Christmas observances occurred throughout World War I, even on the battlefield.
Likely the best known incident would be the “Christmas Truce” - a spontaneous truce on Christmas Eve 1914 which happened along parts of the Western and—to a much smaller extent—Eastern Fronts.
There were numerous eyewitness accounts, retold in letters:
“On Christmas Eve (1914) there was a lull in the fighting. The Germans had a Christmas tree in the trenches,” Wrote gunner Herbert Smith, 5th Battery, British Royal Field Artillery. An unidentified German soldier later wrote in a letter home, “Christmas 1914 – Suddenly a man from my company reported: ‘The English are letting off fireworks.’ And sure enough across the way from us the enemy trenches were lit up with fires and rockets and so on. We then made up a few banners reading ‘Happy Christmas!’ with a couple of candles behind and a couple on top.”
And from a Belgian soldier, “At midnight a baritone stood up and in a rich resonant voice sang, ‘Minuit, Chretiens.’ The cannonade ceased and when the hymn finished applause broke out from our side and from the German trenches!”
Though no sources show similar spontaneous truces occurring after 1914, celebration around holidays remained. On Christmas evening 1915, German soldier Ernst Bergner of the 143rd Infantry Regiment recalled looking for a Christmas tree for “without a tree there is no Christmas. It’s a wonderful winter day, there is a rare silence over the Front.”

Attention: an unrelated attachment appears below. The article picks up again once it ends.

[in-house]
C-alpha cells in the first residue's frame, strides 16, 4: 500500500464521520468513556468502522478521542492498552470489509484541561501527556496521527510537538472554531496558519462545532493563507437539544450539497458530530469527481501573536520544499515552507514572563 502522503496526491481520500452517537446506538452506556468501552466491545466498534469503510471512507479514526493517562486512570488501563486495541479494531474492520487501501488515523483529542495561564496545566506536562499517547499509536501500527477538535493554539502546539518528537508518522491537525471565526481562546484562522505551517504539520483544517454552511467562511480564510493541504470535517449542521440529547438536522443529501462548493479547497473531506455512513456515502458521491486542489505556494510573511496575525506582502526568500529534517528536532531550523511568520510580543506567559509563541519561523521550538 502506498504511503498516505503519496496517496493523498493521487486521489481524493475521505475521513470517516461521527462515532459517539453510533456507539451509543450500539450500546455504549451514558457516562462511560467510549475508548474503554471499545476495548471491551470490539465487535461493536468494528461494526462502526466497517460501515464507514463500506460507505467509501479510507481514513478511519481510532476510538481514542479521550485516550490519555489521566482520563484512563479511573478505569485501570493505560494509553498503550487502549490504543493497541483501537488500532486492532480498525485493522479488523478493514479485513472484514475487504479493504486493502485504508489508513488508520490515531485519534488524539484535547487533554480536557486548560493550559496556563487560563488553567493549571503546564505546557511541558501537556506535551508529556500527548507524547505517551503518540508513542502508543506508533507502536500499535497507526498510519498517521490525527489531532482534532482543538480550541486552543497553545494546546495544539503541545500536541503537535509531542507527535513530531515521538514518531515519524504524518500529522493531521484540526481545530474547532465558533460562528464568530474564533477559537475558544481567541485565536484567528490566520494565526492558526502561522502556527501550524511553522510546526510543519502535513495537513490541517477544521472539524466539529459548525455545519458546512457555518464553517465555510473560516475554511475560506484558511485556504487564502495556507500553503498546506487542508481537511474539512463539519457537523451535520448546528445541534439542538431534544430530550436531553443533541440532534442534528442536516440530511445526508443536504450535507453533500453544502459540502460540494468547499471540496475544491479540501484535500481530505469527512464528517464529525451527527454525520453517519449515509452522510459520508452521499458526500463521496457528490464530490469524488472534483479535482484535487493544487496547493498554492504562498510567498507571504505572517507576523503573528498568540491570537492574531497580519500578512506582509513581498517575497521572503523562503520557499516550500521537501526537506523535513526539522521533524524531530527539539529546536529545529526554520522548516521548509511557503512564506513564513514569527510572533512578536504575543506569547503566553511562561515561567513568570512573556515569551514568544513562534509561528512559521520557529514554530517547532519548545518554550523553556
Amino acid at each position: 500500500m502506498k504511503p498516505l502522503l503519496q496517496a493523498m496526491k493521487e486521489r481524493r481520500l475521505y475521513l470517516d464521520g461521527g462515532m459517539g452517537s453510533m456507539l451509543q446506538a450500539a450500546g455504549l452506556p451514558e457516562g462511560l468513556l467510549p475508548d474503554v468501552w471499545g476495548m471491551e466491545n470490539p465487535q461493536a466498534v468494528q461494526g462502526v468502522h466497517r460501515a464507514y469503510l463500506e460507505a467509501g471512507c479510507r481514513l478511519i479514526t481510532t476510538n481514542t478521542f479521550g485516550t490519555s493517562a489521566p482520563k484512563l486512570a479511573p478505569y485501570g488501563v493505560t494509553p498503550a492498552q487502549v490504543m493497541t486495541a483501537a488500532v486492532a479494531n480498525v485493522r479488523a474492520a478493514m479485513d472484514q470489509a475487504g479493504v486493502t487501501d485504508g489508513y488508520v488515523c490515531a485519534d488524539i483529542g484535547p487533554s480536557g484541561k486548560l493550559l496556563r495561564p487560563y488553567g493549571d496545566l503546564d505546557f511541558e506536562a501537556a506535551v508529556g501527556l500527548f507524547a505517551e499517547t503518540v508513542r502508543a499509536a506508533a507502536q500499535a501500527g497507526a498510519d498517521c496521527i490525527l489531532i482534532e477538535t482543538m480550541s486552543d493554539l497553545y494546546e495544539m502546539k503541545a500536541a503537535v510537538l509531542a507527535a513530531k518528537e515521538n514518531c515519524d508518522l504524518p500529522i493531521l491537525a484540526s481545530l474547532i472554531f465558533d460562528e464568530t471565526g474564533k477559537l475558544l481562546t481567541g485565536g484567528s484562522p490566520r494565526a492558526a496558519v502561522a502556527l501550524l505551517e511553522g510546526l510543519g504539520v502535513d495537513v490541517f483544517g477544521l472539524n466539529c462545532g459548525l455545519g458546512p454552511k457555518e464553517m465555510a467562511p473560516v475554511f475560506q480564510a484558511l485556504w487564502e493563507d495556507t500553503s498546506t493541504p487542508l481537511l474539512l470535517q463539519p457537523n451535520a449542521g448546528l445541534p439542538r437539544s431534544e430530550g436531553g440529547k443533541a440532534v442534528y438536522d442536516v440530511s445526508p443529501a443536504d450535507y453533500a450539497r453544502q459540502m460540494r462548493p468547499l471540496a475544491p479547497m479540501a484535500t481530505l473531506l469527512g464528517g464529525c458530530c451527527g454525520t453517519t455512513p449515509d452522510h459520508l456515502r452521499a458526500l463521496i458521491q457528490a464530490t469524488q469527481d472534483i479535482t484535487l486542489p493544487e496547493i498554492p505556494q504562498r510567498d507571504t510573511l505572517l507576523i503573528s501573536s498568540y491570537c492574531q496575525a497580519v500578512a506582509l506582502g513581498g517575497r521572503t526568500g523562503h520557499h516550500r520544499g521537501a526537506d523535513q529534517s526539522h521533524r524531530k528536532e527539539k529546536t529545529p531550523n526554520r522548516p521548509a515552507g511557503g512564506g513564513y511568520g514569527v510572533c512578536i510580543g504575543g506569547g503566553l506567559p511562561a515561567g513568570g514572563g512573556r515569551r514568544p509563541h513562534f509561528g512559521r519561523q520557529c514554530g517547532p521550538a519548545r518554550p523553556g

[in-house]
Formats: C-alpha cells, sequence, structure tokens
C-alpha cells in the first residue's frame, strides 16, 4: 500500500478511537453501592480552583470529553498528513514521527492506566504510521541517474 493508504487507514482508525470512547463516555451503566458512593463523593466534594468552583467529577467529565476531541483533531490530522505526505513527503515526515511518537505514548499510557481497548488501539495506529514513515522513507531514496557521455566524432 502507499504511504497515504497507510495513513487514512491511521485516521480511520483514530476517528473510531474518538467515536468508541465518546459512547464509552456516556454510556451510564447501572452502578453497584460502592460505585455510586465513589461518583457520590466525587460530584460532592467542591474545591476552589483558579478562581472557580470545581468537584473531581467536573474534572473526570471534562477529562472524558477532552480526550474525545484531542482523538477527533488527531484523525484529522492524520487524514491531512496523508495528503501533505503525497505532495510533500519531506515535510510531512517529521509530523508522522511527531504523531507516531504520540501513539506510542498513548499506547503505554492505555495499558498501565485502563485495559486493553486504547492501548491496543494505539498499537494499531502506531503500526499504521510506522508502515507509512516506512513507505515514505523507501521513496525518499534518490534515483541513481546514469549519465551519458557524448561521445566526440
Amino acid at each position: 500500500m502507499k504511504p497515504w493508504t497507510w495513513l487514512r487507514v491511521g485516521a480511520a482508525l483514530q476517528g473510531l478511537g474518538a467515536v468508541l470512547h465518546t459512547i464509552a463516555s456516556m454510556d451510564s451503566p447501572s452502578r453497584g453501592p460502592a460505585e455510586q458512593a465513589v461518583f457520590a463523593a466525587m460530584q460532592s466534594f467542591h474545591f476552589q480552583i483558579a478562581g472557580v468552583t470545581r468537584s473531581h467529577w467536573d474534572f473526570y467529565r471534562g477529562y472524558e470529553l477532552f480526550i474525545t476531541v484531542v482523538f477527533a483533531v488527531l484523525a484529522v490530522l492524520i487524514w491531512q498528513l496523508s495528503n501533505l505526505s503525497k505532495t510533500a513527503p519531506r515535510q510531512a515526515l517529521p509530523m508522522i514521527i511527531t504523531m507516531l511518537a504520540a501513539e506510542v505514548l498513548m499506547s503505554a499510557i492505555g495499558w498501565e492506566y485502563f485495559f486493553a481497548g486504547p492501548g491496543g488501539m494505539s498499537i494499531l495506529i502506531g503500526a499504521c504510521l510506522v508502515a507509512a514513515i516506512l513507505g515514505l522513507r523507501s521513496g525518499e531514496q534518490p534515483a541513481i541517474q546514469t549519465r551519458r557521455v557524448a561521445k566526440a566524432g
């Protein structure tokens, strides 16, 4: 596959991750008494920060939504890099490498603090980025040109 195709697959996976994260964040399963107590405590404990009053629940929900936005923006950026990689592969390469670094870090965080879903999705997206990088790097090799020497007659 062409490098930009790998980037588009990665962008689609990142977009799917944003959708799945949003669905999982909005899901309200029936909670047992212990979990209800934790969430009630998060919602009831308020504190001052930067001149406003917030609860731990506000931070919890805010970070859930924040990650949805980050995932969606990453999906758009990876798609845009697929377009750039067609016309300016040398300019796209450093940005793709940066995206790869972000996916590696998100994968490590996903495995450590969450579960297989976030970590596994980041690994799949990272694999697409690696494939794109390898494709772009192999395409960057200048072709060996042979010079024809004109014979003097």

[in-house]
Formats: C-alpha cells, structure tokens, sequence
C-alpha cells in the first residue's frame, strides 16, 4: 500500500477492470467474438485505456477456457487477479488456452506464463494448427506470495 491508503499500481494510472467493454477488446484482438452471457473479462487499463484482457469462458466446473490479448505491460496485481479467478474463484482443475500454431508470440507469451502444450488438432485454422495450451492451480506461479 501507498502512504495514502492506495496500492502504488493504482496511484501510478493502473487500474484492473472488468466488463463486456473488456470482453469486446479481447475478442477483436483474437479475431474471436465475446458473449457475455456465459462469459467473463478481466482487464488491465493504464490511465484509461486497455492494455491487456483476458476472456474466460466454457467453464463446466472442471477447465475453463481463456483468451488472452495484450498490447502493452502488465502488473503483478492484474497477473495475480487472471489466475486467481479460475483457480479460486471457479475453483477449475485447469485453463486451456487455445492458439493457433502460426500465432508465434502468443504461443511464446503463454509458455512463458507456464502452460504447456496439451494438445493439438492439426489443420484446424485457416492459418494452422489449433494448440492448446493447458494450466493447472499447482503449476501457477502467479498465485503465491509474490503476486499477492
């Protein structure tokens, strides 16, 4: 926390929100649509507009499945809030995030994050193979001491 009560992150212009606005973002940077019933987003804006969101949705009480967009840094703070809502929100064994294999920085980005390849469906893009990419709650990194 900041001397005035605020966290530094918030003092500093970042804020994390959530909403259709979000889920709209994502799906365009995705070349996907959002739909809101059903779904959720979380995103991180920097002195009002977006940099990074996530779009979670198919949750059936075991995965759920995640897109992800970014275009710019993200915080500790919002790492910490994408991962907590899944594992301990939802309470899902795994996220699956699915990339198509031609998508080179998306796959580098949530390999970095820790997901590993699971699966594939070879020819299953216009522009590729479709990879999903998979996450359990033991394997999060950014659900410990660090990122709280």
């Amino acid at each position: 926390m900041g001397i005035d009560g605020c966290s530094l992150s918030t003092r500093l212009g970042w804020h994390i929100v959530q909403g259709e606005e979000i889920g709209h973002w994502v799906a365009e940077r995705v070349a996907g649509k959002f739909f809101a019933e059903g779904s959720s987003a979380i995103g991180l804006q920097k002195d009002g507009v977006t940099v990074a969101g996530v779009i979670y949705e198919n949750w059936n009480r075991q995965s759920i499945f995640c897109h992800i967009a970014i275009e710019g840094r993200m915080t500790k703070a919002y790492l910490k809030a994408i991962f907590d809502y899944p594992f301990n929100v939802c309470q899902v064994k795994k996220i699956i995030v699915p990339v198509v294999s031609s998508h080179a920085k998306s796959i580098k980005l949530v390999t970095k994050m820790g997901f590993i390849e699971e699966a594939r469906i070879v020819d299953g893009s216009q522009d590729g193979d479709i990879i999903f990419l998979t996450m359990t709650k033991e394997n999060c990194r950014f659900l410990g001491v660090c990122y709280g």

C.H. Williams of the Oxfordshire and Buckinghamshire Light Infantry, British Army described his Christmas dinner of 1916 in an old sewing machine factory in Albert, France on the Somme lines. They “had beer for our dinner—plenty of it—and a good tuck-in to go with it! Roast pork! Beautiful after bully beef!”
But of course, the Christmas spirit during the war reached beyond the battlefield.
More than 35,000 individuals served in the Y.M.C.A. entertainment operations at home and abroad. Don Guthrie was one of these Y.M.C.A. workers, and his Santa costume now resides at the Museum. The outfit—made up of a painted paper mask, wispy cotton beard, and a red cloth cap, coat, pants, cape and belt with matching gift bag—may have seen better days, but its age and wear show its well-loved history.
An interesting detail: the costume’s Santa mask, made before 1914, is stamped Made in Germany, one of many small ironies of the conflict.
During the Allied occupation of Germany following the Armistice, American troops in Coblenz raised a Christmas tree in front of the Government building. Placing long strands of lights on the pine tree, it soon lit up the area after dusk. As music enveloped the large crowd of soldiers and German civilians, a festive air was made more so when the children received paper trumpets and other goodies pulled from soldiers’ pockets. For the first time in years, the windows of the Government palace were also lit and a lighted cross placed on top of the building.
A soldier, Sergeant 1st Class Charles Stevenson from Olathe, Kansas, wrote about that Christmas in Germany: “Just a few feet from me are members of a typical German family, throwing up a tiny Christmas tree, decorating it thoroughly in accordance with all respect due to the famed Christmas tree.”
Want to learn more? Go in depth and explore wartime celebrations of the holidays through the Museum’s Online Collections Database, where you can view photographs, letters, posters, and more primary documents from the war.